Students Enjoy Cablevision, But Face Technical ProblemsBy Eric Richard
About 400 students have already subscribed to the expanded cable lineup which started last Monday, according to Continental Cablevision. While many subscribers enjoy the wider selection of channels, some students still report problems receiving the stations they ordered.
"I think that the new service is working out great," said Randall W. Winchester, facilities coordinator for MIT Telecommunications Systems. "For a majority of the people, things are working fine."
"We are getting a very good response to cable from students, as well as fraternities and the academic offices," said Anthony Price, marketing manager for Continental Cablevision. He added that many students have been pleased by the picture quality.
But Winchester added that repair calls to MIT Cable have been coming in more quickly than he anticipated. "I think people are jumping the gun a little and are expecting it to work immediately," Winchester said. "They get impatient for service to start."
The new cable service began last week. Continental had planned to start service weeks ago, but Price decided to wait until all students were in their permanent rooms before offering service, Winchester said.
Students report a variety of errors including poor reception, incorrect channel mappings, incomplete services, and completely blank pictures. Both Price and Winchester said that most of the problems should be solved in a week.
"I have been having problems [since I subscribed]," said Abiyu Diro '95, a Burton House resident who subscribed over a week ago. "I haven't been getting channels that I should be and getting others I didn't mean to."
"So far [cable] has been a pain," said Saul Muccitelli G, cable representative for Alpha Tau Omega. "Last Thursday, it went out. It is back up now, but reception is bad."
Shannon L. Anderson '95 said she has not been getting service at all since she subscribed.
Many people had problems with the converter box that provides access to cable. Some students received the wrong channels or none at all, Price said. Students who disconnected malfunctioning converters or who did not attach them immediately added to the confusion.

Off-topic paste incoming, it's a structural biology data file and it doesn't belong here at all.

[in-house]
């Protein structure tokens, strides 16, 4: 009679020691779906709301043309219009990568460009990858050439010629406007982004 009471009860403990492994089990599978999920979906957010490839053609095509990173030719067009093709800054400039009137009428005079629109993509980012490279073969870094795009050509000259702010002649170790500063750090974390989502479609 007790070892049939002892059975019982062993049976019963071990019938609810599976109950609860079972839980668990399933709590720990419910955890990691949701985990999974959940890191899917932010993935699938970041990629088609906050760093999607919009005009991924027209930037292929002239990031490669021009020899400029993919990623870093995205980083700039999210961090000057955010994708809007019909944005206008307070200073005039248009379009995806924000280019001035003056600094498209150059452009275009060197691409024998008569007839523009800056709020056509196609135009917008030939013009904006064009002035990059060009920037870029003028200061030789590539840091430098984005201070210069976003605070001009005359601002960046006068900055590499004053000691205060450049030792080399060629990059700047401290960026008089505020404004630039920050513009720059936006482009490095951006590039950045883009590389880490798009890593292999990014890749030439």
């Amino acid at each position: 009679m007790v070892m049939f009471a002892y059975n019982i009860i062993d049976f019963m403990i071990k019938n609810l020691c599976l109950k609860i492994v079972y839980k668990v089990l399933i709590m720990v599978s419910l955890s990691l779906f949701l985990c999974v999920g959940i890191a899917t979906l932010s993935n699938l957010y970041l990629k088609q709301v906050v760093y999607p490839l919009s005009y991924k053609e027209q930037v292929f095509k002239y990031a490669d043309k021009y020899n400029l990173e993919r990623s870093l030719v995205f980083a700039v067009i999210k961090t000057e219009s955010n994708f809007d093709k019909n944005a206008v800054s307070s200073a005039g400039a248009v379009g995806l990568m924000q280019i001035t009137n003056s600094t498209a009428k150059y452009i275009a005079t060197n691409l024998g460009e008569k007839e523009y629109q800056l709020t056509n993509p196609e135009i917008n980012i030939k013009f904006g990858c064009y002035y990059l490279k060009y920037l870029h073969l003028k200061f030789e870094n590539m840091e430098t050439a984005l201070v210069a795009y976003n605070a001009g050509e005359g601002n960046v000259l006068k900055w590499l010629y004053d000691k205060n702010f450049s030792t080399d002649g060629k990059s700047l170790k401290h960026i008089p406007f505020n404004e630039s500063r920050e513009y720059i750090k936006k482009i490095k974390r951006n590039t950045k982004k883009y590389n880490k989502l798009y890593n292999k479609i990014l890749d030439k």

Continental fixes some of the converter problems be sending television signals to the box. The signals reprogram the box. Disconnected converters will not be reprogrammed and problems will continue.
Price recommended that students should always keep their converters hooked up at all times, especially if they are experiencing problems.
Students enjoy new selection
While some students are experiencing problems, most are pleased by the expanded lineup.
"We were really excited about getting it," said John G. McCandless '94 of Theta Delta Chi. While McCandless said that the system "is not that robust," he said that people enjoy MTV and the movie channels.
Even people who are currently experiencing troubles were hopeful for what cable has to offer. "It will be nice to have a variety of things to watch," said Diro. "There wasn't that much to watch before."
Anderson concurred, "When I do watch television, I want to be able to watch the things I like."
Under the new service, students living on campus are able to subscribe to the full lineup that Continental offers. The basic subscription includes Cable News Network, MTV, ESPN, Arts and Entertainment Network, C-SPAN, and several other cable stations, in addition to the channels already offered through MIT Cable.
Students also have the option of subscribing to Home Box Office, Showtime, Cinemax, the Movie Channel, New England Sports Network, or the Sportschannel.
Price also noted that fraternities have been enjoying the new service. Continental had originally planned to offer converters only for their main lounges at a business rate. But since some fraternities have run cables to individual rooms, Continental has been able to sell to these students at the room rate.
Currently, Kappa Sigma, ATO, TDC, and Delta Psi have either subscribed to Continental as a house or have individuals with subscriptions. Phi Beta Epsilon and Delta Kappa Epsilon also plan to subscribe.